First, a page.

ESTHER : Brenet_2020_Sci.Rep_10_19228
PubMedSearch : Brenet_2020_Sci.Rep_10_19228
PubMedID: 33154418
Gene_locus related to this paper: danre-ACHE

Title : Characterization of organophosphate-induced brain injuries in a convulsive mouse model of diisopropylfluorophosphate exposure - Enderlin_2020_Epilepsia__
Author(s) : Enderlin J , Igert A , Auvin S , Nachon F , Dal Bo G , Dupuis N
Ref : Epilepsia , : , 2020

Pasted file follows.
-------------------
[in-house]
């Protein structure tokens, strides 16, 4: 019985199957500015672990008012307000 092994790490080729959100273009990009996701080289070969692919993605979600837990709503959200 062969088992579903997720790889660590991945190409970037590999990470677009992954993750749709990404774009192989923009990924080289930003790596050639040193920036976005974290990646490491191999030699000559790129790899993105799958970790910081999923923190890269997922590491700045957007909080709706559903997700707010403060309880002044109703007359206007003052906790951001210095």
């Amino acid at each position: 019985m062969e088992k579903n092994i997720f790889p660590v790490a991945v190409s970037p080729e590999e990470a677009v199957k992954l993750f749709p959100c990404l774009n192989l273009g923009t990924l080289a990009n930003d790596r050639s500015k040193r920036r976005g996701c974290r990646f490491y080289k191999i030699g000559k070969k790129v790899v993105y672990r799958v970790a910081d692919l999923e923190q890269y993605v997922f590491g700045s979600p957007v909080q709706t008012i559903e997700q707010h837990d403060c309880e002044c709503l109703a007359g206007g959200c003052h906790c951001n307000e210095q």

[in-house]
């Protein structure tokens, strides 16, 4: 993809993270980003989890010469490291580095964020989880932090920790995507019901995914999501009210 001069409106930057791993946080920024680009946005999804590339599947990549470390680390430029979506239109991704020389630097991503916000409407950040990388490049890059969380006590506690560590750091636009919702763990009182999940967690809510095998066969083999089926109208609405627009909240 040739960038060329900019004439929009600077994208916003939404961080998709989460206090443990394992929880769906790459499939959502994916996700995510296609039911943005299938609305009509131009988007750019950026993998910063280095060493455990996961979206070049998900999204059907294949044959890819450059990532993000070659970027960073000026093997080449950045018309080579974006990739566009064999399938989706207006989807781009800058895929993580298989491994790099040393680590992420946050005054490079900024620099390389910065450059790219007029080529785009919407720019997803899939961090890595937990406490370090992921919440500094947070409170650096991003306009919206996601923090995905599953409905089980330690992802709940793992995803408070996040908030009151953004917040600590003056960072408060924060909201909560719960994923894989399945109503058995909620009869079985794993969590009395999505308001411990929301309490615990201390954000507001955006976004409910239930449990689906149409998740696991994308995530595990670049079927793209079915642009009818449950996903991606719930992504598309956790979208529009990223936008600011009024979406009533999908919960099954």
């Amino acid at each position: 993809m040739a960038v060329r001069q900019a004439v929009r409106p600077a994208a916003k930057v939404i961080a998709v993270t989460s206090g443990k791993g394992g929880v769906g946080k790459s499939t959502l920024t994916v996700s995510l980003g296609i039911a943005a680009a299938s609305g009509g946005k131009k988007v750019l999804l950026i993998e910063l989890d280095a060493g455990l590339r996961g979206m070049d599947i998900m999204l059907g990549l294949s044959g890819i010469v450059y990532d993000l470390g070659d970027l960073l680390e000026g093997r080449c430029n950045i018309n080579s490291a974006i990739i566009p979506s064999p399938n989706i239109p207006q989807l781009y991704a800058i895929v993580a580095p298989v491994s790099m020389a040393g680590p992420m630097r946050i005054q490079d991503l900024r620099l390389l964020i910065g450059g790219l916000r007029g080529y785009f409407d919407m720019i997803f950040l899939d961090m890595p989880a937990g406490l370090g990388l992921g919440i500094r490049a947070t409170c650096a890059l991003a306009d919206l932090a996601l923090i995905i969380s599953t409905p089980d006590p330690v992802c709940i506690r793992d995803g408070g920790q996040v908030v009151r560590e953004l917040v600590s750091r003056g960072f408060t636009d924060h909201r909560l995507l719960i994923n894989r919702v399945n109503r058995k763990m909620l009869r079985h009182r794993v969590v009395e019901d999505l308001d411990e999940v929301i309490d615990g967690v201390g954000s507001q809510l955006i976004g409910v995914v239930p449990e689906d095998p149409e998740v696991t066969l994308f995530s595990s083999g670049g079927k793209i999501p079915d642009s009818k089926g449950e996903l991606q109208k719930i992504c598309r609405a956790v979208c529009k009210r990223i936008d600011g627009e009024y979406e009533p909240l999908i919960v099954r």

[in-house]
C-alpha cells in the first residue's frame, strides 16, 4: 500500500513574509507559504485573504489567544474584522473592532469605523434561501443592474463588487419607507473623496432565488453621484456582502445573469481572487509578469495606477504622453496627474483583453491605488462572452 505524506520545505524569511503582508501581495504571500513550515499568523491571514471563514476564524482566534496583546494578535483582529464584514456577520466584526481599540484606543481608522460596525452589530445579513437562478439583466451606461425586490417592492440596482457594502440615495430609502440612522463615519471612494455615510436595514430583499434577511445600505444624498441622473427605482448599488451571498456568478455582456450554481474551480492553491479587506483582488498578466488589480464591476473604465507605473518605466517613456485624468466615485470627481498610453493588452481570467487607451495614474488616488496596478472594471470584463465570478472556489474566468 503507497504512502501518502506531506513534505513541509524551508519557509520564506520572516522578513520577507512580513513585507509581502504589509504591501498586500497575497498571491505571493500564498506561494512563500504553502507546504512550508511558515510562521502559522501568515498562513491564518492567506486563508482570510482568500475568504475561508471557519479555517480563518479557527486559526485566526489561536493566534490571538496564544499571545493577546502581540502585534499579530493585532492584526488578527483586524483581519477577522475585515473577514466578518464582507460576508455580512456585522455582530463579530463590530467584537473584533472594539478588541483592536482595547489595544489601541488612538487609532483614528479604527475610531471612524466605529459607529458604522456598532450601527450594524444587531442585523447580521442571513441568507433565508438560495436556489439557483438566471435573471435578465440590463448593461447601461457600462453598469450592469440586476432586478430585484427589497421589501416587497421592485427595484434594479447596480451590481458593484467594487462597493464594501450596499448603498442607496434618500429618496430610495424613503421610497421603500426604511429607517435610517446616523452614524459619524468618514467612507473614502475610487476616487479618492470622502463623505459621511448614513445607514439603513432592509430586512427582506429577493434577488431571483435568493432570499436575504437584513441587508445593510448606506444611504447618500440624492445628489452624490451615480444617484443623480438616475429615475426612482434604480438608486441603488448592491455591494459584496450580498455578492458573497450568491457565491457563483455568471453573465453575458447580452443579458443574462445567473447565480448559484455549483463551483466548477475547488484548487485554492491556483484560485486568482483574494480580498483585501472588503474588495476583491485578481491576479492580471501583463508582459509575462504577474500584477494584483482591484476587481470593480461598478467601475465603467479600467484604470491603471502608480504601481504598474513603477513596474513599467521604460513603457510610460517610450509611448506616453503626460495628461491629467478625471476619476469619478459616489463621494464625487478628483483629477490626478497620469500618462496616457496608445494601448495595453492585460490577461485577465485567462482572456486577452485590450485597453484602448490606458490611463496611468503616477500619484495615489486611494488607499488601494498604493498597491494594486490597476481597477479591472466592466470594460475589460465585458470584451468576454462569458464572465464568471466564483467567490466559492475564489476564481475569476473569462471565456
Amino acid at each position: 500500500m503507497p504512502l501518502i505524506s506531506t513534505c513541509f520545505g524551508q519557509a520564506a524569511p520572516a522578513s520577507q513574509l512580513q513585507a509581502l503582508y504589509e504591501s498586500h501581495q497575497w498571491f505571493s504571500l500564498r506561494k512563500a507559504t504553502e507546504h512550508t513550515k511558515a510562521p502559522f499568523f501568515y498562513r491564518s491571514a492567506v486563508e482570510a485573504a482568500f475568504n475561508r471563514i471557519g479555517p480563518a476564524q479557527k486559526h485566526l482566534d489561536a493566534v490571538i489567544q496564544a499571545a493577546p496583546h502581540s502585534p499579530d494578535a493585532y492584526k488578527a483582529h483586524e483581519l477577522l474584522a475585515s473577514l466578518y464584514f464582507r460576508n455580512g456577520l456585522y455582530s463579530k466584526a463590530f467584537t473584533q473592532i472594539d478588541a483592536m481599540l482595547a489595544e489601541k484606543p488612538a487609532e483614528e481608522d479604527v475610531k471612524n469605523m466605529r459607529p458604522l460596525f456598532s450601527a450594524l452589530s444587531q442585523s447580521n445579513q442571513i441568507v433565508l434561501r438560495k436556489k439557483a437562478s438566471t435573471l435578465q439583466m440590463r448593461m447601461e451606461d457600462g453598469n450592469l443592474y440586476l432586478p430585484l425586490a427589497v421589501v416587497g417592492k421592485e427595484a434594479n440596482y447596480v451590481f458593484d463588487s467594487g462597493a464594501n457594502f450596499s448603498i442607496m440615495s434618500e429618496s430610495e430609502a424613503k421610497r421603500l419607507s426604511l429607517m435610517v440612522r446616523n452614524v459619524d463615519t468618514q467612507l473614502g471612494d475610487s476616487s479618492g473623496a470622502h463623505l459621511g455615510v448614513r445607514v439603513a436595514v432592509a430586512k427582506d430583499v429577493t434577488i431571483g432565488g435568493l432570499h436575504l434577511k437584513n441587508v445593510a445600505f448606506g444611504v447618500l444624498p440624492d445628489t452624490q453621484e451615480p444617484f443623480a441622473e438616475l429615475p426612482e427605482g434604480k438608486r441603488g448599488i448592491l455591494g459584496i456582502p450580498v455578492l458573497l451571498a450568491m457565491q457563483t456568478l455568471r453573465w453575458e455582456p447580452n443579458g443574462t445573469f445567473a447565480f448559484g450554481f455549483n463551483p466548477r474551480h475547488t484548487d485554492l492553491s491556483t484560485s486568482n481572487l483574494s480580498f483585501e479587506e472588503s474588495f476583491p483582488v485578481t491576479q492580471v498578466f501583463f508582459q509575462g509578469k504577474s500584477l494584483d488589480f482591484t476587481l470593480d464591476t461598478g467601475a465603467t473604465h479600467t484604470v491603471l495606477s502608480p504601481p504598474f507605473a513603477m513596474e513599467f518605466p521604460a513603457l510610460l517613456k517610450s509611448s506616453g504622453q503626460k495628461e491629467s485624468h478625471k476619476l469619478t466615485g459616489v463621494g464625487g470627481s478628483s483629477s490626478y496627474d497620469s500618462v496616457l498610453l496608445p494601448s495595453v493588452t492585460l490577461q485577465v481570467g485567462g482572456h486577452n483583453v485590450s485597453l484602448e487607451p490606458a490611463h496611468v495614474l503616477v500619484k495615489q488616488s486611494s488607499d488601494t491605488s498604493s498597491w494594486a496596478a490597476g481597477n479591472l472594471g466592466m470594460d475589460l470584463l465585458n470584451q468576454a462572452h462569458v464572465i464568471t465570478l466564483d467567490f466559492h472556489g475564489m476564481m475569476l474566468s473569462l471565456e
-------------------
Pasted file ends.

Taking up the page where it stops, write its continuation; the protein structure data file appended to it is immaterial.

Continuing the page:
Abstract : Organophosphate (OP) compounds constitute a class of highly toxic molecules, characterized by irreversible cholinesterase (ChE) inhibition. Being either pesticides or chemical warfare agents, they present a major health issue in some countries, as well as a terrorist or military threat. Prompted by the need for suitable animal models to test novel medical countermeasures, we developed a new convulsive mouse model of OP poisoning using diisopropylfluorophosphate (DFP). Using electrocorticography (ECoG), we analyzed seizure and status epilepticus (SE) occurrences, as well as relative power of ECoG frequency band modifications after DFP injection in male Swiss mice. Next, we investigated DFP effect on ChE inhibition. Histological changes on neuronal activity and neuronal damage were examined by c-Fos immunolabeling and Fluoro-Jade C staining. We showed that mice exposed to DFP presented electrocorticographic seizures that rapidly progressed to SE within 20 minutes. Lasting >8 hours, DFP-induced SE was associated with major power spectrum modifications in seizing DFP animals compared to control animals. Seizures and SE development were concomitant with profound ChE inhibition and induced massive neuronal degeneration. Presenting all hallmarks of convulsive OP poisoning, we showed that our mouse model is valuable for studying pathophysiological mechanisms and preclinical testing of newly available therapeutic molecules.